2. Casey says:

    I pack my own snack too! One day I brought apple slices! Last time we went I brought dark chocolate – yum!

  3. Julie says:

    I understand the temptation to pack your own snack, but I think it should be clarified that this is often in violation of posted theater policies. Even if all of the options are foul, you have the choice to not eat during the movie if rules prohibit sneaked-in snacks. Movie-theater munching is the very definition of distracted eating.
    Also, a note on not getting "artery-clogging butter" on your popcorn. You'd be lucky if it's butter. Listen the next time a theater employee offers you butter. I bet they offer "butter-flavor topping" which means you're getting all the fat and calories but made out of god-knows-what instead of dairy products.
    In high school, I dated a movie theater employee. When we'd do staff-only screenings, we'd clean all of the equipment and bring in our own, healthier food to cook in less-gross ways. Very cool.

  4. FYI says:

    Um…coconut oil is NOT heart-clogging. It's actually a healthy oil. Just FYI.

  5. tar says:

    i work at a theatre and we don't use coconut oil.. we use canola

    • Mary says:

      We have watched Despicable Me a hudnred times already and laugh so hard every time!! Another family favorite is Up!! WE LOVE FAMILY MOVIE NIGHT!! Tip to you – we pull out a matress off of our guest bed and lay it out in the living room to veg on- makes for a fantastic movie night and its an easy clean up!!

  6. tar says:

    also, we have butter and margarine.. you get to pick

    • Ibnu says:

      May you continue to find joy in the smiple things around and within you, Shel, and may every hug from your children continue to fill you up with joy and contentment and blessedness.As you wish for yourself, so I wish for you!

  7. Amiyrah says:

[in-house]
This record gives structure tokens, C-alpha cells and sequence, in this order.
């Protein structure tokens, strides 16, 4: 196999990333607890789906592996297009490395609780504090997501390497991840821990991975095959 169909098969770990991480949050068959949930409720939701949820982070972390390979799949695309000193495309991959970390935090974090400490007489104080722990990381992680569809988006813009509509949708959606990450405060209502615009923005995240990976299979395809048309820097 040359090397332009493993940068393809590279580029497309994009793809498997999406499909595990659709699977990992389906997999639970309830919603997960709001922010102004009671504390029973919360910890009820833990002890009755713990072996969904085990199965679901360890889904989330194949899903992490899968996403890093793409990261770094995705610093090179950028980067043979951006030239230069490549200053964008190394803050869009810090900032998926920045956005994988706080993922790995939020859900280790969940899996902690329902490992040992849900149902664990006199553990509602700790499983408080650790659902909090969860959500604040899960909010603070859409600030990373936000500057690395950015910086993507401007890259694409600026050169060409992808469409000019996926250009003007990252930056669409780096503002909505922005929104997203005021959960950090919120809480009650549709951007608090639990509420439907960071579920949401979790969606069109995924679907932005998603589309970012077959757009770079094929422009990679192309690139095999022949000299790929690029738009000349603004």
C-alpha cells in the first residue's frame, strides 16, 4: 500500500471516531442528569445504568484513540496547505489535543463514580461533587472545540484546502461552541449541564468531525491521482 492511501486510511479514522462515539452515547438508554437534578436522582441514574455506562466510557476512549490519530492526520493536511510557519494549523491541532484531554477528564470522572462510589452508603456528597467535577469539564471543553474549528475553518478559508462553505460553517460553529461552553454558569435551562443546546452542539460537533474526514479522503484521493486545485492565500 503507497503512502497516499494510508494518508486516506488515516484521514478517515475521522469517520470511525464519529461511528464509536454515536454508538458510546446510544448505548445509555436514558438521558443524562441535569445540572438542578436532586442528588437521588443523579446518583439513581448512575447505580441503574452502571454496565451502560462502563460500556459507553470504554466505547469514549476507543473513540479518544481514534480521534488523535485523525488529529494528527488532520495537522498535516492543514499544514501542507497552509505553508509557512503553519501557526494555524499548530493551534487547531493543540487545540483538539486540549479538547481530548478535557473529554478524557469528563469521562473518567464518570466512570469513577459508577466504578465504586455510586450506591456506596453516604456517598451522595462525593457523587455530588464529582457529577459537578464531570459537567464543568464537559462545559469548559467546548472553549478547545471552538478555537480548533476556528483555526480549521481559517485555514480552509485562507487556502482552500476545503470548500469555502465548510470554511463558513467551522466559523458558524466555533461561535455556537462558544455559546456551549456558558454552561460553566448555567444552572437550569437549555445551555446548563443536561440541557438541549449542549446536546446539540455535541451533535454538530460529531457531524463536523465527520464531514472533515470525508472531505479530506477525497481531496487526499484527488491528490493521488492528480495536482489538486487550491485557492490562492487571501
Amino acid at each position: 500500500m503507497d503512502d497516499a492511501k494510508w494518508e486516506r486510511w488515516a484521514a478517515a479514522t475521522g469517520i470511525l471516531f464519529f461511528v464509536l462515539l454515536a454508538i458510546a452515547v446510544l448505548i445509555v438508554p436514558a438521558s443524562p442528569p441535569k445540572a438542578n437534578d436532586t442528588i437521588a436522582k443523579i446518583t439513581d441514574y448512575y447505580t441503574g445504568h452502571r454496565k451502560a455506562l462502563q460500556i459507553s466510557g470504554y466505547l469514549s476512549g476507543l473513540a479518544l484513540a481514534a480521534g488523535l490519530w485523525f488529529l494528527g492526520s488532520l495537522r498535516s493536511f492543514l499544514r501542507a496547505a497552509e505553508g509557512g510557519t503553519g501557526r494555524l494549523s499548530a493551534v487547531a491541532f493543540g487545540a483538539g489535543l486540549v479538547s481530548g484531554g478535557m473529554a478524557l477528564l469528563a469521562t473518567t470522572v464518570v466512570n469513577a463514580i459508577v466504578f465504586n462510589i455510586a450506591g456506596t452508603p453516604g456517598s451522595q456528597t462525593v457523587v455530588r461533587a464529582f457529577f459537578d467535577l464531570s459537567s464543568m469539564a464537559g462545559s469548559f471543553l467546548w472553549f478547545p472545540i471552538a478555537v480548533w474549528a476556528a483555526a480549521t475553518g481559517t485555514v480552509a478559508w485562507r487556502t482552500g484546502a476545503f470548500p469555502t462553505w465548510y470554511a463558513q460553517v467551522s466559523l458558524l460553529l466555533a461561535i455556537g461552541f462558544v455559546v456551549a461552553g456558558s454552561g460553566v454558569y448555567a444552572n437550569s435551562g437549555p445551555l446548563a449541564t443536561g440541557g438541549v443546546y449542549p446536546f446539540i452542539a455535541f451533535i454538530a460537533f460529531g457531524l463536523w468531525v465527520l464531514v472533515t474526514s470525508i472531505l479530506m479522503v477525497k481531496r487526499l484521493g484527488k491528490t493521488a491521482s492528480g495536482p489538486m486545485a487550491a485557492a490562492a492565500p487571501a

I'm with tar….the big theater here has a choice of butter or margarine. Also, the offer coffee, bottled water, sparkling water, and even a few low fat treats, fruit slices and boxed juices for the kids, for those who want to go that route. We still try to bring our snacks or just stick to one treat, like the idea of getting the small popcorn and spliting it. I have lately started to feel bad about bringing our own snacks in, since they clearly say that it is against policy before every movie there, but since they are starting to add some more responsible choices, the transition should be easier to do.

  8. CAZZIE says:

    The two healthiest oils to consume are olive oil and pure organic coconut oil. That's it! Since olive oil does not do well at high temp cooking it cannot be used for popcorn. Coconut oil produces a heart-healthy treat that has many other advantages. As with anything though, the movie theatres do not use the pure organic oil AND as far as I can tell they add chemicals to it (orange dye and whatever else). So that is to be avoided. I pack my own corn, white organic corn popped in pure organic coconut oil with Celtic sea salt. VERY healthy and delicious. I will continue to do so until the theatre industry gets wise to both nutrition and good taste. I for one think movie popcorn tastes terrible anyway.

  9. Michelle says:

    You really should look into the facts regarding coconut oil.
    Shame on you!

  10. Salamatin says:

    Have you ever thought about inliudcng a little bit more than just your articles? I mean, what you say is fundamental and everything. However think about if you added some great photos or video clips to give your posts more, pop ! Your content is excellent but with images and video clips, this blog could undeniably be one of the best in its field. Fantastic blog!

  11. tamidor says:

    Hi FYI,
    Thanks for your comment. Coconut oil is a hot debate–you can read more information in our previous post on the topic.

Leave a Reply

Your email address will not be published. Required fields are marked *

You may use these HTML tags and attributes: <a href="" title=""> <abbr title=""> <acronym title=""> <b> <blockquote cite=""> <cite> <code> <del datetime=""> <em> <i> <q cite=""> <strike> <strong>